George Hamilton 

Then Hamilton and his lovely, leggy blonde female companion were seated at a round booth already occupied by a man who looked very much like Stephen Fry, who was also with a female companion. I'd never seen Fry in person before. It just so happens that Fry and I follow each other on Twitter, so I messaged him to confirm this. An update soon, assuming he answers back.

Just five minutes after that small celebrity event, and the arrival of my Ahi Tuna appetizer, I overheard someone behind me talking about what food orders their friends wanted. The voice was so close I had to turn my head to see who it was. It's was a casually dressed Byron Allen.

Byron Allen is best known as a television talk show host who most recently had a show I remember called The American Athlete but I don't know what he's up to now. To find out for this blog post, I did some quick internet poking about and learned he's head of a very interesting new media company called Entertainment Studios. The company produces shows like Comics Unleashed With Byron Allen. From what I've read Allen's fought to build an entertainment business on his own terms; it seems like he's finally found something that works for him.

There may have been other celebrities in my vision that I didn't know, but frankly I was starving and only had so much time before I had to get ready for the event. The food at The Polo Lounge is decent; nothing to really rave about but fills the bill. I enjoyed my salmon and scrambled eggs with a Mimosa, water, and coffee, and a copy of The Sunday New York Times provided by the restaurant. After the brunch offerings were consumed, I went to get ready for the event.

Fast forward to after The Night of 100 Stars Party. I went back to the same Polo Lounge and wound up having a lively conversation with two people - one is a woman who's such the regular at The Polo Lounge they call her "Miss" in a familiar way. (To explain, the staff calls everyone Mr. or Miss, but in her case one could tell she's a regular.) That was confirmed as she and I talked and she invited me to join her for dinner at a table not far from the bar.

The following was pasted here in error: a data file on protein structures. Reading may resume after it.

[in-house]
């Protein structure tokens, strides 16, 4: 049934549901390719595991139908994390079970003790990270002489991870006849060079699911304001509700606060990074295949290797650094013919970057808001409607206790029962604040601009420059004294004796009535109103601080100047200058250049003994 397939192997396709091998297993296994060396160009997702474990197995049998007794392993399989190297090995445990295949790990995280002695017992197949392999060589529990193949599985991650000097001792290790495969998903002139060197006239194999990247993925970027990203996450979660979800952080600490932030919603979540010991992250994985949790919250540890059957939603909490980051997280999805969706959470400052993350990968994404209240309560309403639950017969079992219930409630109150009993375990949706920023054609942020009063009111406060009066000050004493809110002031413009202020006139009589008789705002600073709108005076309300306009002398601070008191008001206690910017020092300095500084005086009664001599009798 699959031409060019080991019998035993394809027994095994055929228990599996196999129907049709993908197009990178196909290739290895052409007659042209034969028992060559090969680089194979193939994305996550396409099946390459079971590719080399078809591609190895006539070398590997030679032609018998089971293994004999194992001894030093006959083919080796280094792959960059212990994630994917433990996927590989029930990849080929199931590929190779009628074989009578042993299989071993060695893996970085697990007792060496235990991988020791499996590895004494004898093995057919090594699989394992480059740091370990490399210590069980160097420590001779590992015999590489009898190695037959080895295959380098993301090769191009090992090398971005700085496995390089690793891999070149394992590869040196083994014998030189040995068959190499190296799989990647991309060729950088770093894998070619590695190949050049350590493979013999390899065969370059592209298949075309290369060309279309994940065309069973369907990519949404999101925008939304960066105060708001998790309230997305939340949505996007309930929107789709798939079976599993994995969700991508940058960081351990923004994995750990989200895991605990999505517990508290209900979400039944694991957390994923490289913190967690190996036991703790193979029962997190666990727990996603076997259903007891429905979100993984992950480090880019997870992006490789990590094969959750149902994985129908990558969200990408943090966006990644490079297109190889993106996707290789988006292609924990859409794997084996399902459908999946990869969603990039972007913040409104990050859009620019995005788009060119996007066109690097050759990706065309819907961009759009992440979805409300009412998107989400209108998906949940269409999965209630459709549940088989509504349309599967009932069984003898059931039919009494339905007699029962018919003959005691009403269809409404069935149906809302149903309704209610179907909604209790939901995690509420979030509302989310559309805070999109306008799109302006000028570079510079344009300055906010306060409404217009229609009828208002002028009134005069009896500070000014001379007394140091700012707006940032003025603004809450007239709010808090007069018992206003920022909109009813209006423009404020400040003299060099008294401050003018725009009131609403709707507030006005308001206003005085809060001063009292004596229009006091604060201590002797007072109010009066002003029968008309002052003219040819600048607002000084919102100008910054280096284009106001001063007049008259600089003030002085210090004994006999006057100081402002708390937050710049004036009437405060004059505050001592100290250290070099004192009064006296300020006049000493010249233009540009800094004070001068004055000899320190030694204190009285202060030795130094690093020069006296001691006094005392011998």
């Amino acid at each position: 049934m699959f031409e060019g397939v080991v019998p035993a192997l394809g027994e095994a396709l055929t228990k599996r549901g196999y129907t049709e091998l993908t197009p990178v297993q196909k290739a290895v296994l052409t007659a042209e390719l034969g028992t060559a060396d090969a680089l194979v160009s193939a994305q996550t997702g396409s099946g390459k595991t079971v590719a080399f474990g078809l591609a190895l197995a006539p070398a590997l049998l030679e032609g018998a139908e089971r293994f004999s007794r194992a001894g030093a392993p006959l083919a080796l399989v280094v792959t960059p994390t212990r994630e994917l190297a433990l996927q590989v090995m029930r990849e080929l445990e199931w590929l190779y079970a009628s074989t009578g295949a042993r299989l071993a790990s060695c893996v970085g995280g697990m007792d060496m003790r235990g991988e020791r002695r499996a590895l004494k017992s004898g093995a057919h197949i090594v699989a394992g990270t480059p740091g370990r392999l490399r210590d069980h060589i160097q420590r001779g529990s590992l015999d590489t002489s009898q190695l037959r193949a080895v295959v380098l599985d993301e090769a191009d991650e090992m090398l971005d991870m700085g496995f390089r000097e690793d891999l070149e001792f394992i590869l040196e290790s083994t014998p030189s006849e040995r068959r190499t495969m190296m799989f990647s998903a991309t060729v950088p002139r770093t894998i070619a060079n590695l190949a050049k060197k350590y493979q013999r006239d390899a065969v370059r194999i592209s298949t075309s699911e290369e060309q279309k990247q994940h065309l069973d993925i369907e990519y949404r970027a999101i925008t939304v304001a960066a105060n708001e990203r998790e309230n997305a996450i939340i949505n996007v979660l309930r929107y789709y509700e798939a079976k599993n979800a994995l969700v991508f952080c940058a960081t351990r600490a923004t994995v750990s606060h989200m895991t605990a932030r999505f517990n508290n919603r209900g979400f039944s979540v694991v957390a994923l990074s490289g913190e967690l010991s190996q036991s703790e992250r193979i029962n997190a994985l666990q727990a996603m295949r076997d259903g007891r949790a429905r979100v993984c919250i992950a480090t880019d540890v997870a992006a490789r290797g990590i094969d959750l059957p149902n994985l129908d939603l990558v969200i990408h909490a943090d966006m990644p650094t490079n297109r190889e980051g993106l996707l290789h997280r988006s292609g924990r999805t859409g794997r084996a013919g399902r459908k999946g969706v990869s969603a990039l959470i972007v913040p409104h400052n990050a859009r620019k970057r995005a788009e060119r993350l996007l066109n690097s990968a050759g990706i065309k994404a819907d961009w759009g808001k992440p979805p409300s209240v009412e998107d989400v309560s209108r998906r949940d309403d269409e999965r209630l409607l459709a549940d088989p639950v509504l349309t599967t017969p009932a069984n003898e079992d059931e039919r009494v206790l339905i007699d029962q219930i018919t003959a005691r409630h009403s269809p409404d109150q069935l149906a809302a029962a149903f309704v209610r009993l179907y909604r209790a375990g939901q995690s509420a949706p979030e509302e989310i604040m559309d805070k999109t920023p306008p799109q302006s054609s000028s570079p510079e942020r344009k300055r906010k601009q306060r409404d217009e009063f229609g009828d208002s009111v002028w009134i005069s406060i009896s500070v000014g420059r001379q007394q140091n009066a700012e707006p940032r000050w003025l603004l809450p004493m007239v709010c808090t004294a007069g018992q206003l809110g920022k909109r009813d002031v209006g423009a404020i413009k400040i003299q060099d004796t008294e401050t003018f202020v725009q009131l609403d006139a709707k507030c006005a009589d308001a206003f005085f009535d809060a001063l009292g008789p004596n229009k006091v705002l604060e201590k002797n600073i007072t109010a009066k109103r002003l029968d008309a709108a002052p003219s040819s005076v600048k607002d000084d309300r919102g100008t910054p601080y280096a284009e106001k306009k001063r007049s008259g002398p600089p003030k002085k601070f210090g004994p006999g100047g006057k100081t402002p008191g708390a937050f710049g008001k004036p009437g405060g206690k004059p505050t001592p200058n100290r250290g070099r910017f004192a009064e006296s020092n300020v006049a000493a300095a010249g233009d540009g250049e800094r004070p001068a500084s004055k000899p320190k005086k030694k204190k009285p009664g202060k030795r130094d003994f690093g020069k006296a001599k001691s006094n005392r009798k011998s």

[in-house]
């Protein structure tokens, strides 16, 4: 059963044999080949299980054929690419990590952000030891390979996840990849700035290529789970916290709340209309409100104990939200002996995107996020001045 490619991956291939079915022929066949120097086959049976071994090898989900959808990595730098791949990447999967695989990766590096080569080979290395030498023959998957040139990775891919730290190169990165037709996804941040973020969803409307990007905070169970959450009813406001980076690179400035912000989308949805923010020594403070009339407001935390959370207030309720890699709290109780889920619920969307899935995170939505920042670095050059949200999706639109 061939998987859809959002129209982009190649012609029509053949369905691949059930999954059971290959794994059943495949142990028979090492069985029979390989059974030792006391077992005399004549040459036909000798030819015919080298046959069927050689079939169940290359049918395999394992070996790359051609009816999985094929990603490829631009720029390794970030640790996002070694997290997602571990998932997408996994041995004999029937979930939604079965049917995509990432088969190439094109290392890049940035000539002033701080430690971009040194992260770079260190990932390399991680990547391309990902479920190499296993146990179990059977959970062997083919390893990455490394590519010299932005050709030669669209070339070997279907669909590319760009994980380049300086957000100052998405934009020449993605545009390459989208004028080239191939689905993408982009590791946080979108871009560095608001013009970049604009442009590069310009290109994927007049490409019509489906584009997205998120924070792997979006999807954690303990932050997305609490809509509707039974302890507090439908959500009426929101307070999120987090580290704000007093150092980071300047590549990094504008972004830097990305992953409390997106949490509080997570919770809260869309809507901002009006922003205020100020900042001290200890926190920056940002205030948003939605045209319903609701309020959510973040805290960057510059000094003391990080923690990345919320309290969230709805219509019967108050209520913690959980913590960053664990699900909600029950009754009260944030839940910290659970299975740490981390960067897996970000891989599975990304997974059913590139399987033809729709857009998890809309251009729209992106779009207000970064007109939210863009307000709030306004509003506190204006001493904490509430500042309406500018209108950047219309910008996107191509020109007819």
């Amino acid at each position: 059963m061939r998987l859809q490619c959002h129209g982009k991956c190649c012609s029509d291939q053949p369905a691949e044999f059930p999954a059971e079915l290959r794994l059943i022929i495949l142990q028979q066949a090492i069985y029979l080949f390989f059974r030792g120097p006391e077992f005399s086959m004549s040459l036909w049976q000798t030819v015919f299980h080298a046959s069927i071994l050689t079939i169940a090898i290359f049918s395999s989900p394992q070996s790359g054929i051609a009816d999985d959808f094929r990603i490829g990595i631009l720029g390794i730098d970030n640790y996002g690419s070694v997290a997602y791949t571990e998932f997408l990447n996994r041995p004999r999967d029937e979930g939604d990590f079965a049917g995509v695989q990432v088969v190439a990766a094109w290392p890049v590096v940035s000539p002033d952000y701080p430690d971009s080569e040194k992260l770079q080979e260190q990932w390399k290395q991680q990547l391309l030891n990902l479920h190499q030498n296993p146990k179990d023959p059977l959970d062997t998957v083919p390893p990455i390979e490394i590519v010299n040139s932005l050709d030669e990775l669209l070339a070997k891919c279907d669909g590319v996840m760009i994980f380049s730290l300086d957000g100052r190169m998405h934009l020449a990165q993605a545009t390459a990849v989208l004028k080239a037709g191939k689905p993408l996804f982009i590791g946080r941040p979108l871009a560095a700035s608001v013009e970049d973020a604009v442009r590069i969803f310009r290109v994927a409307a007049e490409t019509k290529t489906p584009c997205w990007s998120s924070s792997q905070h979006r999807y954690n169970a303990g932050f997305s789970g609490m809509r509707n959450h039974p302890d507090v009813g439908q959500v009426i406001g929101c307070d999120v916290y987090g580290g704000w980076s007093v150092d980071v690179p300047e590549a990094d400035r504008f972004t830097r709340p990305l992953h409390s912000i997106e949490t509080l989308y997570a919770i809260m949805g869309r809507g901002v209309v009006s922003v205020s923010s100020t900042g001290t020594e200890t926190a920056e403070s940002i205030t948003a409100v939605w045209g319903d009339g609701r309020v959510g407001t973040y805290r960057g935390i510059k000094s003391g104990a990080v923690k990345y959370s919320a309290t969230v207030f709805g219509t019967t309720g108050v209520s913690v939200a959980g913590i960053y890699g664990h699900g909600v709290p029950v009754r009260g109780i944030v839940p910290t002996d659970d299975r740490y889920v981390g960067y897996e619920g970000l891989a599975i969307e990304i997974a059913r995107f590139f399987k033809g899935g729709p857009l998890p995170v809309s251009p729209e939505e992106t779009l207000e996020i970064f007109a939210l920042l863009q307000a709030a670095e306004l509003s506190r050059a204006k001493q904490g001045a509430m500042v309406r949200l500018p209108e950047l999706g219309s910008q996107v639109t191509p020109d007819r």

The bar scene at The Polo Lounge last night was wild, and one that's best viewed with someone who knows the run of the joint; that was my female companion. There were any number of women in short, short skirts and dresses, some from the "Night" party, others who came in from other Oscar-related events, and some who are hotel guests or live nearby.

There was the tall, blonde Jennifer Aniston look-alike with the booming voice who could not keep her dress from hiking up over her thighs talking to an obviously toasted man at the bar. Another quartet of women at a table next to us that my female friend saw looking at a photo of two women in an interesting position. The women at that table were joined by two well-dressed men, both white, and then another man who, in a t-shirt, was just out of place in the establishment. "Oh, look" my female friend said, "They're trying to make that t-shirt guy leave. Drama's developing." Whatever was said, the furor died down and he stayed.

Just as that matter was over, the lights went off. All of them. It was totally black. That was the third time that happened that evening. I don't know why. But what was funny was what I saw when the lights came up: one woman with her legs wrapped around some guy hugging him, who immediately got off him when the lights came up. Too funny.